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Behavioural changes of Atlantic cod (Gadus morhua) after marine boulder reef restoration: Implications for coastal habitat management and Natura 2000 areas

Kristensen, L. D., Støttrup, J. G., Svendsen, J. C., Stenberg, C., Højbjerg Hansen, O. K., Grønkjær, P.
Fisheries management and ecology 2017 v.24 no.5 pp. 353-360
Gadus morhua, acoustics, behavior change, fish, habitat conservation, habitats, reefs, telemetry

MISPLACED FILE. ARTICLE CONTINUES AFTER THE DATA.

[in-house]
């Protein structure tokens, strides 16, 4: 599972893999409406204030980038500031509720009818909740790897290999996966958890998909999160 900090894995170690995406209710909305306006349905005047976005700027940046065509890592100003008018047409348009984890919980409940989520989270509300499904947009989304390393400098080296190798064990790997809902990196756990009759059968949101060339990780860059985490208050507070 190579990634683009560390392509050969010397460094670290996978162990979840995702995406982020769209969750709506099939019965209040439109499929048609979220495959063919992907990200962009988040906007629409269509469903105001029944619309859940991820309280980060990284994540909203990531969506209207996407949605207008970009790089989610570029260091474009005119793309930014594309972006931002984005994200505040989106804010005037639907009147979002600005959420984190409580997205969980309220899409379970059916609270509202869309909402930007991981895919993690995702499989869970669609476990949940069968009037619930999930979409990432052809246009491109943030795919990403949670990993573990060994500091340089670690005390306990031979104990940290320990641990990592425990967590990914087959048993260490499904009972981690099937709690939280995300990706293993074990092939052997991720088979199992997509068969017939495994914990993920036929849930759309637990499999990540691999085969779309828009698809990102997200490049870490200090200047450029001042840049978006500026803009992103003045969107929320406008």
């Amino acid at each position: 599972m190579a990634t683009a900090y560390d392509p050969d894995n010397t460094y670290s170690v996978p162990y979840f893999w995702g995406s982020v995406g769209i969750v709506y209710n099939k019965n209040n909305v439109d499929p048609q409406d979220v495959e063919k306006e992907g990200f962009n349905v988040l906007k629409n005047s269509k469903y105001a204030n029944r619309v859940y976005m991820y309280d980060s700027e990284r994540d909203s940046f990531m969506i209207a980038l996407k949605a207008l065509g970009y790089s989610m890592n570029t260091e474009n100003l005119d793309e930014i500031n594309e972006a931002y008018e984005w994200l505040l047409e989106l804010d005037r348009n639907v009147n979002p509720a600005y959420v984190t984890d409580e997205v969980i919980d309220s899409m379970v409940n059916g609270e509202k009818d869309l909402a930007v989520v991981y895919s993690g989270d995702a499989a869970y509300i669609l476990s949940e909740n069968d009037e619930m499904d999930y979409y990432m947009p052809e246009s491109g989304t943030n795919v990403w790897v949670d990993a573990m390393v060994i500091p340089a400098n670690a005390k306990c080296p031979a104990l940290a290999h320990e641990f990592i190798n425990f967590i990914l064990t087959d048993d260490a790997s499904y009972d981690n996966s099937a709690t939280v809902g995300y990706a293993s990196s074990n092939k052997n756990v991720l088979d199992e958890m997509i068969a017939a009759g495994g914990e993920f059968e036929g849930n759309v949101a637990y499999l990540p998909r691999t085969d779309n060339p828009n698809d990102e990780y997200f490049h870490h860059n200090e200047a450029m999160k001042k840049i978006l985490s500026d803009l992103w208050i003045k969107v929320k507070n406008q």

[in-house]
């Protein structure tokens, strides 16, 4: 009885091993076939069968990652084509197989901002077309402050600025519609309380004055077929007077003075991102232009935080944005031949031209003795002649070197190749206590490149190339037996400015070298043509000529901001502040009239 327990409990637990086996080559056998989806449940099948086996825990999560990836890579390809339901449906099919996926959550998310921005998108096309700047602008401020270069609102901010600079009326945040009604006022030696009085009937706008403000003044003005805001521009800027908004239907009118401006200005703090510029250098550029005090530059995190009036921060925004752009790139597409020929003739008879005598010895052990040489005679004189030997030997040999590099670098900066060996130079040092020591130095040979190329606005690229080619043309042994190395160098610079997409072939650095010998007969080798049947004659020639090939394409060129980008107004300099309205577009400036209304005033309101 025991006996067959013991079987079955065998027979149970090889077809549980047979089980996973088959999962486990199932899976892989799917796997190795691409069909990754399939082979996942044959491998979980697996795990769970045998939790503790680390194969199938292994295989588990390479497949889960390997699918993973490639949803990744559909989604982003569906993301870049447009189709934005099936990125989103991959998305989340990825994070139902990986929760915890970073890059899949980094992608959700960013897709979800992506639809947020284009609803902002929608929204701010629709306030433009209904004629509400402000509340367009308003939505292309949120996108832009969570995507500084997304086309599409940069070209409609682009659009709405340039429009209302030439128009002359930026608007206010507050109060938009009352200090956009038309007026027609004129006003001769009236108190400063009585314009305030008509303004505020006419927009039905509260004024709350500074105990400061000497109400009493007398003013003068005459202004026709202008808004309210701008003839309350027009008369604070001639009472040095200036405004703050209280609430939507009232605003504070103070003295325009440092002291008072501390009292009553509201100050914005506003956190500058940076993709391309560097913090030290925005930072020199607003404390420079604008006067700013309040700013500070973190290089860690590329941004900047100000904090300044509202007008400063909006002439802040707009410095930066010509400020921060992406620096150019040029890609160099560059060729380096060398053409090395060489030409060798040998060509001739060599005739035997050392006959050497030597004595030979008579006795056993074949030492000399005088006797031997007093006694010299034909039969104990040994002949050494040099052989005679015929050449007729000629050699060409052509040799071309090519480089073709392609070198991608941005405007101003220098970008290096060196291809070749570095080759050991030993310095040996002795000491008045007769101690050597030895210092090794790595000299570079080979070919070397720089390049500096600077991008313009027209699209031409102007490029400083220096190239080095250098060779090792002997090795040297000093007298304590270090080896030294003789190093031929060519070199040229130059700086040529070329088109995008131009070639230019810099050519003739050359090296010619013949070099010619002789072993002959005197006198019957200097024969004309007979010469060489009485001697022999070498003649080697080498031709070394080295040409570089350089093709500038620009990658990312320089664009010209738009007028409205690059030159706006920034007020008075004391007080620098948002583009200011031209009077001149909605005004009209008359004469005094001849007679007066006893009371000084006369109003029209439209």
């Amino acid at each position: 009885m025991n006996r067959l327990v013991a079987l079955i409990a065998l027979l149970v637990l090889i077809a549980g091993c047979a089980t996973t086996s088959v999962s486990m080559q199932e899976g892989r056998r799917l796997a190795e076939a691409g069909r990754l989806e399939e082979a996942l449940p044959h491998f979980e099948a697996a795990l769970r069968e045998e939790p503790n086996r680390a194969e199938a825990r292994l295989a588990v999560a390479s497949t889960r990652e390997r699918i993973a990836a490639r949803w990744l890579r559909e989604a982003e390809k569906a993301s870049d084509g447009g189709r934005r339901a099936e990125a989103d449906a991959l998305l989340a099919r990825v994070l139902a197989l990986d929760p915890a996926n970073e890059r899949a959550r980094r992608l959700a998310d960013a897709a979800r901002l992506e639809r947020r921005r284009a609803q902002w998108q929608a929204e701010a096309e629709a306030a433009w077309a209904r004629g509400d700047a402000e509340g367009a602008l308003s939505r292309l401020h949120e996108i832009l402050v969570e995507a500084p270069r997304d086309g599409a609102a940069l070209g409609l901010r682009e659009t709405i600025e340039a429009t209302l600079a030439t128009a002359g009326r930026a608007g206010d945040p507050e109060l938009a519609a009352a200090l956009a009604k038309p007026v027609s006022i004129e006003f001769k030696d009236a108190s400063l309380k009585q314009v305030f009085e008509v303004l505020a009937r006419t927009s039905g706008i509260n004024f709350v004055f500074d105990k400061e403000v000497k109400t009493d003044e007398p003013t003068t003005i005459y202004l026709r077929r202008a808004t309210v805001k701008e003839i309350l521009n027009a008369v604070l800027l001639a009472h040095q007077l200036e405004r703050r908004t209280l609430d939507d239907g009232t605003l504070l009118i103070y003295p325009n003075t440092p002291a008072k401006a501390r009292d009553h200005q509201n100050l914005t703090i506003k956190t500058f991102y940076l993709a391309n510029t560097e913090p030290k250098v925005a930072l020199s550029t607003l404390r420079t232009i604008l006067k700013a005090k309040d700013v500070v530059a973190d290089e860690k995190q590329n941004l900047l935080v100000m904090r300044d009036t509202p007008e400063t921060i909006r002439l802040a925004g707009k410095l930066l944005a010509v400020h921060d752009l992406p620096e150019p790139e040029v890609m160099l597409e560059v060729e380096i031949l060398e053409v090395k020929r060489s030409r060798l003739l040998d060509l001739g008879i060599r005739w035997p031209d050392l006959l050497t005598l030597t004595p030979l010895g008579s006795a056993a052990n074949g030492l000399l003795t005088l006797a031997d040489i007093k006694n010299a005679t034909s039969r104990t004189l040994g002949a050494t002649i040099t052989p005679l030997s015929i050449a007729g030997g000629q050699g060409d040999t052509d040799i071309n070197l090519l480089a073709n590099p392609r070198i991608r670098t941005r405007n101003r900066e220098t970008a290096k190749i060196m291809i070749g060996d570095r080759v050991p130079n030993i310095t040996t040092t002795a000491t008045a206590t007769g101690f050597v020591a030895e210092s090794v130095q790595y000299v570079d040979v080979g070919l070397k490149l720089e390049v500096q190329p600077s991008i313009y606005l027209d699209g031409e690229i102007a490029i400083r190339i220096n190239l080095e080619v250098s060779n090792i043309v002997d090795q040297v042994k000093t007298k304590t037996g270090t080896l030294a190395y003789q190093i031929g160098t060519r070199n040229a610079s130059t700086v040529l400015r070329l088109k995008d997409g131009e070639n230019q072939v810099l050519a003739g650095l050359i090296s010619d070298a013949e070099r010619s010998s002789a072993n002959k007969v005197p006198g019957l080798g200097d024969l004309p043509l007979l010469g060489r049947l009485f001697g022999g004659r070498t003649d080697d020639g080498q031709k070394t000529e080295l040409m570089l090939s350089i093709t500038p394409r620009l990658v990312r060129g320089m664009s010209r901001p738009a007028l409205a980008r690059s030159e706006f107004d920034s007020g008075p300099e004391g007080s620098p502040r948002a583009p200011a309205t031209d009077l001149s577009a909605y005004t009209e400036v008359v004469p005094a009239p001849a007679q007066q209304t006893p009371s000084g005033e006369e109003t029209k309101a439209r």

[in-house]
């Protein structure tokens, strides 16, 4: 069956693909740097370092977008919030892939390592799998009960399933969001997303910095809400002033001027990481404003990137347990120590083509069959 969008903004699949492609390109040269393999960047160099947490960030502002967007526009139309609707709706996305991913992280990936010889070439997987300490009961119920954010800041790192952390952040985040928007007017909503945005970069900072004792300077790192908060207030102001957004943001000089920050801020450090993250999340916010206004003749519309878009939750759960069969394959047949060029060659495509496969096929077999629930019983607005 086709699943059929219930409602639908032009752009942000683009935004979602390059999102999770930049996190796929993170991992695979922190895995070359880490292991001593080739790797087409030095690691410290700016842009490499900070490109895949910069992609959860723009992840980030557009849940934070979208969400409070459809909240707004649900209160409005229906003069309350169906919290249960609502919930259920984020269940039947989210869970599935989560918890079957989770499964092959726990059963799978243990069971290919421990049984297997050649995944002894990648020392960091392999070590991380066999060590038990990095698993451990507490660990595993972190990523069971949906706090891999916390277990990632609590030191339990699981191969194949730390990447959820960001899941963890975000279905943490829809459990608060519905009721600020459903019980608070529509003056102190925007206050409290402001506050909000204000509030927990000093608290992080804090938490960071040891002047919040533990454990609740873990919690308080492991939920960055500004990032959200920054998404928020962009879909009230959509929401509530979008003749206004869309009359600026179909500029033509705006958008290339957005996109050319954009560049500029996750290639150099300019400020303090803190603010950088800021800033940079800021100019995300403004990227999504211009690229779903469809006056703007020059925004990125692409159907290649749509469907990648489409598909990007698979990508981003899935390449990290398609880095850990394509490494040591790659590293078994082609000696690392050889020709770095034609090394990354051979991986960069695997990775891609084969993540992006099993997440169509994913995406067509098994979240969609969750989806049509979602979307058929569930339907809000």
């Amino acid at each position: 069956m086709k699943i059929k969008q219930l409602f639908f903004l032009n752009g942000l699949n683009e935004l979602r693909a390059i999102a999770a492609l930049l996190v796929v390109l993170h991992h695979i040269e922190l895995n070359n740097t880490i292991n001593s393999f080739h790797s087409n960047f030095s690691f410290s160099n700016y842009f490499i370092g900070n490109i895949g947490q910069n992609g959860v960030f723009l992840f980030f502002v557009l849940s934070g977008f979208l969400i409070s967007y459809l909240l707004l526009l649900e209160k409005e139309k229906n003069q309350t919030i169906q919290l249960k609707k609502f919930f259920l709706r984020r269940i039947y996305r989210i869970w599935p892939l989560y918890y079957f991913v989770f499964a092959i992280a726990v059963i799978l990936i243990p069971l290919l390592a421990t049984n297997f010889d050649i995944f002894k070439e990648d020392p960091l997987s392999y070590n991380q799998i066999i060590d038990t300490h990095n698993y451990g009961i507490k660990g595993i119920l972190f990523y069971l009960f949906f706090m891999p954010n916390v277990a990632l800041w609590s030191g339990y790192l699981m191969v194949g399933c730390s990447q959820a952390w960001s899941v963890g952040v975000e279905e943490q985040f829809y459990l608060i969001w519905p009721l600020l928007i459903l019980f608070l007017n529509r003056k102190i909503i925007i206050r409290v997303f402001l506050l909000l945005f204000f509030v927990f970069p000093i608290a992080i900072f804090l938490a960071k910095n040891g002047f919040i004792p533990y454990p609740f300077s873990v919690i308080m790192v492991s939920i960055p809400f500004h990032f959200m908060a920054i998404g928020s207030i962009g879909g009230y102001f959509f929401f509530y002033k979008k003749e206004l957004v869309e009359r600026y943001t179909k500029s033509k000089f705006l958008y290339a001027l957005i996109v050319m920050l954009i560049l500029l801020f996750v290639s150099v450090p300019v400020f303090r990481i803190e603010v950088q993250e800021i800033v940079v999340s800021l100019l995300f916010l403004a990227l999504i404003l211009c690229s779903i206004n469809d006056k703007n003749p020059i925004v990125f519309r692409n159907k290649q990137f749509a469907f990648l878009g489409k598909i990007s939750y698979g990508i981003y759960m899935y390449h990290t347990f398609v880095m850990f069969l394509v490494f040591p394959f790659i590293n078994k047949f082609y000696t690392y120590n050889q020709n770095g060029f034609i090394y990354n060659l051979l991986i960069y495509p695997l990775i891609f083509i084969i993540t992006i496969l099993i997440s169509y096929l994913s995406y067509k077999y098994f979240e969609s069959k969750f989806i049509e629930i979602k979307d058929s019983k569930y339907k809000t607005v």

While marine reefs are degraded globally, the responses of fish to marine reef restoration remain uncertain, particularly in temperate waters. This study measured the effect of marine boulder reef restoration on the behaviour of Atlantic cod, Gadus morhua L., in a Natura 2000 area using acoustic telemetry. Cod were tagged and released in the study area before and after the restoration and tracked continuously for six months. A larger fraction of the released fish remained in the study area after restoration (94%) than before (53%). Moreover, throughout the study period, cod spent significantly more hours per day and prolonged their residence time in the study area after the restoration. The study indicates that marine reefs subjected to boulder extraction can be restored and function as favourable cod habitats. Temperate marine boulder reef restoration represents a valuable management tool to improve habitats for temperate fish species.